Hazard, Risk & Safety We all hear these terms on a daily basis.
So and so a chemical, physical or a biological agent poses a risk; This or that product is
a hazard or behaving a certain way is unsafe. A lot of the time “hazard” and “risk”
are freely used to mean the same thing. However they are not.
Hazard is the potential to cause harm. Risk on the other hand is the likelihood of harm
in defined circumstances. But what does this actually mean? Let’s
look at two examples First, Potassium Dichromate: it sounds scary
and it is indeed a hazardous substance that is both toxic and carcinogenic.
It is used in some cases to analyse exhaled breath for alcohol. For this purpose it is
sealed in a tube. Therefore although it is intrinsically a hazardous substance, if used
and managed as described, it presents little or no risk to people or the environment.
Now let’s look at the opposite case. Flour would not be considered by many to be a hazardous
substance. However, if a baker were to be exposed over a period of time to airborne
flour, he/she could develop dermatitis, conjunctivitis, rhinitis and even asthma.
So even something that is considered a low hazard can present substantial risk and vice
versa. Risk is always a probability, influenced by
the level of exposure. To evaluate the risk we have to take many factors into consideration.
How, where, how much and how long one can be exposed to the hazard are all things to
be taken into account. Toxicological research can map the potentially
harmful properties of a product, be it chemical, physical or biological and it can also set
a limit under which exposure will have no effect.
Based on this research, a risk can be calculated based on frequency, conditions and length
of exposure. However, some types of risks are hard to quantify,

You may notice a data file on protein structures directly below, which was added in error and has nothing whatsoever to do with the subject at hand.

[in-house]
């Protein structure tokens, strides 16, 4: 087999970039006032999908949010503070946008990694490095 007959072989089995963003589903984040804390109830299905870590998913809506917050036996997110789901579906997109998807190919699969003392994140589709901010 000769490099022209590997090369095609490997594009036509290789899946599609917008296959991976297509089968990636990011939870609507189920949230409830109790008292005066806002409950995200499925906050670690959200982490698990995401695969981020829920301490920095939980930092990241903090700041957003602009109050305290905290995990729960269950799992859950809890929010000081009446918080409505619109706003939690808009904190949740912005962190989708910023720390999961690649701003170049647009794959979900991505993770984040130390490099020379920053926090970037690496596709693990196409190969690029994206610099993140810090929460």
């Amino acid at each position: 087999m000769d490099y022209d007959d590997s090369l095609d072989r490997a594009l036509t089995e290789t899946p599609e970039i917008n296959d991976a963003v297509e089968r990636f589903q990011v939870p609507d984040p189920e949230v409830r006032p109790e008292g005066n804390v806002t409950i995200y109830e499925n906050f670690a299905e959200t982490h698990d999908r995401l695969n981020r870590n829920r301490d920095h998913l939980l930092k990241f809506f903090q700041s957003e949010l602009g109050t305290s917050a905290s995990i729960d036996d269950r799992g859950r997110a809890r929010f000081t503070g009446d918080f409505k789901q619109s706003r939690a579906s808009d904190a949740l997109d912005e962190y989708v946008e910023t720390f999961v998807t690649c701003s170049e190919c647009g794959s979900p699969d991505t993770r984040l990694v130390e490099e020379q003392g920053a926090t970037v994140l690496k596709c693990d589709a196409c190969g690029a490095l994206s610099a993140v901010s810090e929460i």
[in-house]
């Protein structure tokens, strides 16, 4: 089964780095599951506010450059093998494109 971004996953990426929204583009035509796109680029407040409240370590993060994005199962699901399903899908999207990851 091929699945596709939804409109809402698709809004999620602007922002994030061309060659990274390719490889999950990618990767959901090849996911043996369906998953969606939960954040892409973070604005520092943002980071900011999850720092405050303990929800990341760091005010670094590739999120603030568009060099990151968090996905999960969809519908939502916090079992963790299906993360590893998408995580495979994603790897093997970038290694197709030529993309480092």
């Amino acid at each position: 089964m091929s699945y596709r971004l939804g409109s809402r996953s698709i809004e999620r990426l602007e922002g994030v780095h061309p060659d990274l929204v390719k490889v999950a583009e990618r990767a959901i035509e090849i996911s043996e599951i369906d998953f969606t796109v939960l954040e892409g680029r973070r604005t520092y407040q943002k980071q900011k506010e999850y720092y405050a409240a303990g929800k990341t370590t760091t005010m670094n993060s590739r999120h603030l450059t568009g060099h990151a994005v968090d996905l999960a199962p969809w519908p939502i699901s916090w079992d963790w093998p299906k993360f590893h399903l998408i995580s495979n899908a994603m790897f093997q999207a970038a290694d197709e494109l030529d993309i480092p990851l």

either because of the complexity of a system, like in the case of climate change, or because
we still lack some of the tools to measure it, like in the case of nano-materials.
When there is no consensus on the level of risk, policy makers sometimes who have the
responsibility to decide on safety levels apply a precautionary principle.
“When sufficiently established elements suggest that an activity is seriously expected
to potentially produce irreversible damage to health or the environment, measures should
be taken even if the definite proof or the causal link is not yet formally established
with absolute certainty.” (Communication of the EU in 2000)
It is best to err on the side of caution. Nevertheless, the precautionary decisions
should remain proportional to this potential but uncertain risk, and be reevaluated when
new data become available. Indeed The Proportionality Principle is and
should be at the base of most legal thinking. Now, how can we manage a risk?
Risk can thus be managed by limiting exposure to a danger and by the adoption of risk-reduction
measures. Prevention might be a better idea to reduce
risk. For example driving has been made safer by speed limits, the use of seatbelts, bumpers,
airbags, driver assistance systems etc. But what is considered safe? Acceptable safety
levels greatly depend on where you are on the planet, culture, socio-economic criteria
and the sector. Similarly, the safety limit adopted for a pesticide like DDT has to be
balanced with its importance in safeguarding health or food resources in some regions of
the world. For each specific case, an acceptable safety level has to be determined. This is
thus not only a technical, but also a “political” decision.
Even if the previous steps are logical, what is considered safe has to take into account
the perception and acceptance of risk. These tend to be emotional and rational at the same
time. For example flying is commonly considered a greater risk than driving although all statistics
point to the contrary. Moreover, once a perception of risk sets in,
it is very hard to change. Even if all evidence points to the opposite.
For example: fear can be fuelled by debatable science and poor or even sensationalist interpretation
of a study by the media. A very limited study that indicates that Substance A could be harmful
to mice and would merit further research quickly turns into a ‘Substance A kills’ headline.
Once fear sets in, even if risk is not proven, the precautionary principle is often pulled
out of the hat. In a nutshell, risk and
perception of risk are not always aligned; this can make political decisions difficult to make, in these cases it is especially important to base them
on facts rather than on opinions. These facts can be gathered from scientific
reports published by reference institutions, but these reports are often written in a technical
language that is not accessible to anyone but the specialists. GreenFacts offers faithful
summaries of those reports so that non-specialists can get the information they need to build
their own opinion.